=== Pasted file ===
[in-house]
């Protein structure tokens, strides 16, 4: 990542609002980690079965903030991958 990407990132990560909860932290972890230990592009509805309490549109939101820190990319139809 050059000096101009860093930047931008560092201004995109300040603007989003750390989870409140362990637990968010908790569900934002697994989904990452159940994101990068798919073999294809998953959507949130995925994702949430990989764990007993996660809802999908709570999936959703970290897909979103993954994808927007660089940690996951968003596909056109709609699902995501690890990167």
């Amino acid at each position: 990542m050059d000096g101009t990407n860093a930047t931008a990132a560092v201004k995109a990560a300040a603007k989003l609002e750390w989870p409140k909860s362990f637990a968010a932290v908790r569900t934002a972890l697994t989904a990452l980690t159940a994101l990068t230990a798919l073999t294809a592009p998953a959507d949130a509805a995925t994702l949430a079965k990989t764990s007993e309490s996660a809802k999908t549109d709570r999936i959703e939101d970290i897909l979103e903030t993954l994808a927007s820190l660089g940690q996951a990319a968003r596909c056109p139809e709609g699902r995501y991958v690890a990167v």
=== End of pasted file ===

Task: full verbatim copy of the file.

[in-house]
């Protein structure tokens, strides 16, 4: 990542609002980690079965903030991958 990407990132990560909860932290972890230990592009509805309490549109939101820190990319139809 050059000096101009860093930047931008560092201004995109300040603007989003750390989870409140362990637990968010908790569900934002697994989904990452159940994101990068798919073999294809998953959507949130995925994702949430990989764990007993996660809802999908709570999936959703970290897909979103993954994808927007660089940690996951968003596909056109709609699902995501690890990167």
């Amino acid at each position: 990542m050059d000096g101009t990407n860093a930047t931008a990132a560092v201004k995109a990560a300040a603007k989003l609002e750390w989870p409140k909860s362990f637990a968010a932290v908790r569900t934002a972890l697994t989904a990452l980690t159940a994101l990068t230990a798919l073999t294809a592009p998953a959507d949130a509805a995925t994702l949430a079965k990989t764990s007993e309490s996660a809802k999908t549109d709570r999936i959703e939101d970290i897909l979103e903030t993954l994808a927007s820190l660089g940690q996951a990319a968003r596909c056109p139809e709609g699902r995501y991958v690890a990167v």